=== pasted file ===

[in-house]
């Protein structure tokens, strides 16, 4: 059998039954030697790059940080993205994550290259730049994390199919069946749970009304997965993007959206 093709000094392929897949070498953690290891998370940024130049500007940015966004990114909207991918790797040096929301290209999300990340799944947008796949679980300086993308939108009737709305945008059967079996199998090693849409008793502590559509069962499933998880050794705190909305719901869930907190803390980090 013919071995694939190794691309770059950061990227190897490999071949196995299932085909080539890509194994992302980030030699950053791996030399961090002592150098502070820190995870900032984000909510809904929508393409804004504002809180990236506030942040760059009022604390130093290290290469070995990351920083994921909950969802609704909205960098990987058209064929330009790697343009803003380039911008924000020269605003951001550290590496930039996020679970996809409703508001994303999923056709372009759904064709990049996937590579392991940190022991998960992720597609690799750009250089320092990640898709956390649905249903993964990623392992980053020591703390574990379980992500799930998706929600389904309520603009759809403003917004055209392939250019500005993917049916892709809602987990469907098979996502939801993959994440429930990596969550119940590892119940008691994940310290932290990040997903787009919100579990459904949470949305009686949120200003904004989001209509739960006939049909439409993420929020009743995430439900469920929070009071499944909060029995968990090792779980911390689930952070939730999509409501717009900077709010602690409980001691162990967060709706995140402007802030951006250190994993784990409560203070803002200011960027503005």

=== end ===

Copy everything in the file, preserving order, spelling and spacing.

[in-house]
């Protein structure tokens, strides 16, 4: 059998039954030697790059940080993205994550290259730049994390199919069946749970009304997965993007959206 093709000094392929897949070498953690290891998370940024130049500007940015966004990114909207991918790797040096929301290209999300990340799944947008796949679980300086993308939108009737709305945008059967079996199998090693849409008793502590559509069962499933998880050794705190909305719901869930907190803390980090 013919071995694939190794691309770059950061990227190897490999071949196995299932085909080539890509194994992302980030030699950053791996030399961090002592150098502070820190995870900032984000909510809904929508393409804004504002809180990236506030942040760059009022604390130093290290290469070995990351920083994921909950969802609704909205960098990987058209064929330009790697343009803003380039911008924000020269605003951001550290590496930039996020679970996809409703508001994303999923056709372009759904064709990049996937590579392991940190022991998960992720597609690799750009250089320092990640898709956390649905249903993964990623392992980053020591703390574990379980992500799930998706929600389904309520603009759809403003917004055209392939250019500005993917049916892709809602987990469907098979996502939801993959994440429930990596969550119940590892119940008691994940310290932290990040997903787009919100579990459904949470949305009686949120200003904004989001209509739960006939049909439409993420929020009743995430439900469920929070009071499944909060029995968990090792779980911390689930952070939730999509409501717009900077709010602690409980001691162990967060709706995140402007802030951006250190994993784990409560203070803002200011960027503005």